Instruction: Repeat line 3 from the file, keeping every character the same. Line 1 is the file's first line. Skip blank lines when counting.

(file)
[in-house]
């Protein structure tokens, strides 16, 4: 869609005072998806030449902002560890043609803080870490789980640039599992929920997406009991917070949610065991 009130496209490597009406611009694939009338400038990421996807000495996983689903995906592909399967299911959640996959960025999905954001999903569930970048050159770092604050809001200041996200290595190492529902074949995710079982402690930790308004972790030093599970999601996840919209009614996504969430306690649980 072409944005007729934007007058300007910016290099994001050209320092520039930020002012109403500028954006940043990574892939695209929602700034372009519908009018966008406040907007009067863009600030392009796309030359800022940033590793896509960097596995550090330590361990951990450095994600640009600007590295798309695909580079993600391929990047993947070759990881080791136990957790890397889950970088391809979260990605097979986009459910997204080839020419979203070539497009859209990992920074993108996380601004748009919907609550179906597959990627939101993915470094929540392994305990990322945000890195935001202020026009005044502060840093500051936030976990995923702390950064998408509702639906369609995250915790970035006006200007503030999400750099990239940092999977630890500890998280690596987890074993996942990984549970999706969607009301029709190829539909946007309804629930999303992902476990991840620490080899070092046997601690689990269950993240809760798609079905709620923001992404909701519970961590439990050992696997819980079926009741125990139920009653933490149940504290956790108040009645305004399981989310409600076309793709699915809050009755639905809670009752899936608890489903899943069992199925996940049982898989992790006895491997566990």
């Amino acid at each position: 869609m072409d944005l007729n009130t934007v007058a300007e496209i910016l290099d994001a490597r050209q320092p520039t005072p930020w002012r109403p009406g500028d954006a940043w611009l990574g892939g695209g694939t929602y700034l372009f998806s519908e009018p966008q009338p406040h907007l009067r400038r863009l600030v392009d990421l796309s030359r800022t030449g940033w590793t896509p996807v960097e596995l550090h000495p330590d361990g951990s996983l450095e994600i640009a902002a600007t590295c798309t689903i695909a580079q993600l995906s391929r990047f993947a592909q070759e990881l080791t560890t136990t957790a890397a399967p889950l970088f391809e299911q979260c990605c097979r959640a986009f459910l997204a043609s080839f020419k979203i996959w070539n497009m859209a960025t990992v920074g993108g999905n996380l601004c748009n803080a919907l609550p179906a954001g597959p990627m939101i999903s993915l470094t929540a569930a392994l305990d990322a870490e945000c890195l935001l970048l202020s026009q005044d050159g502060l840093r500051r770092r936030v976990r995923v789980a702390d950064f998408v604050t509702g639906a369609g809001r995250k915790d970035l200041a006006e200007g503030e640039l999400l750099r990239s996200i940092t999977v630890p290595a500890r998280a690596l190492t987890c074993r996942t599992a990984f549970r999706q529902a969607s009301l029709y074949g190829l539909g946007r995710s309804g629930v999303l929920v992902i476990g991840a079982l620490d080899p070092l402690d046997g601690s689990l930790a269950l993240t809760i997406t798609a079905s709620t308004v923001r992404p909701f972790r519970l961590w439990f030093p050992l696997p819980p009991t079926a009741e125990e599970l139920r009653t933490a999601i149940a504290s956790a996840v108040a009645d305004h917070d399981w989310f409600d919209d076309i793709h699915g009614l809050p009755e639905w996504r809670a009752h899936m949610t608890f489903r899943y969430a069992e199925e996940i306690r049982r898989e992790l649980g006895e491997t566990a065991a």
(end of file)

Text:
């Amino acid at each position: 869609m072409d944005l007729n009130t934007v007058a300007e496209i910016l290099d994001a490597r050209q320092p520039t005072p930020w002012r109403p009406g500028d954006a940043w611009l990574g892939g695209g694939t929602y700034l372009f998806s519908e009018p966008q009338p406040h907007l009067r400038r863009l600030v392009d990421l796309s030359r800022t030449g940033w590793t896509p996807v960097e596995l550090h000495p330590d361990g951990s996983l450095e994600i640009a902002a600007t590295c798309t689903i695909a580079q993600l995906s391929r990047f993947a592909q070759e990881l080791t560890t136990t957790a890397a399967p889950l970088f391809e299911q979260c990605c097979r959640a986009f459910l997204a043609s080839f020419k979203i996959w070539n497009m859209a960025t990992v920074g993108g999905n996380l601004c748009n803080a919907l609550p179906a954001g597959p990627m939101i999903s993915l470094t929540a569930a392994l305990d990322a870490e945000c890195l935001l970048l202020s026009q005044d050159g502060l840093r500051r770092r936030v976990r995923v789980a702390d950064f998408v604050t509702g639906a369609g809001r995250k915790d970035l200041a006006e200007g503030e640039l999400l750099r990239s996200i940092t999977v630890p290595a500890r998280a690596l190492t987890c074993r996942t599992a990984f549970r999706q529902a969607s009301l029709y074949g190829l539909g946007r995710s309804g629930v999303l929920v992902i476990g991840a079982l620490d080899p070092l402690d046997g601690s689990l930790a269950l993240t809760i997406t798609a079905s709620t308004v923001r992404p909701f972790r519970l961590w439990f030093p050992l696997p819980p009991t079926a009741e125990e599970l139920r009653t933490a999601i149940a504290s956790a996840v108040a009645d305004h917070d399981w989310f409600d919209d076309i793709h699915g009614l809050p009755e639905w996504r809670a009752h899936m949610t608890f489903r899943y969430a069992e199925e996940i306690r049982r898989e992790l649980g006895e491997t566990a065991a």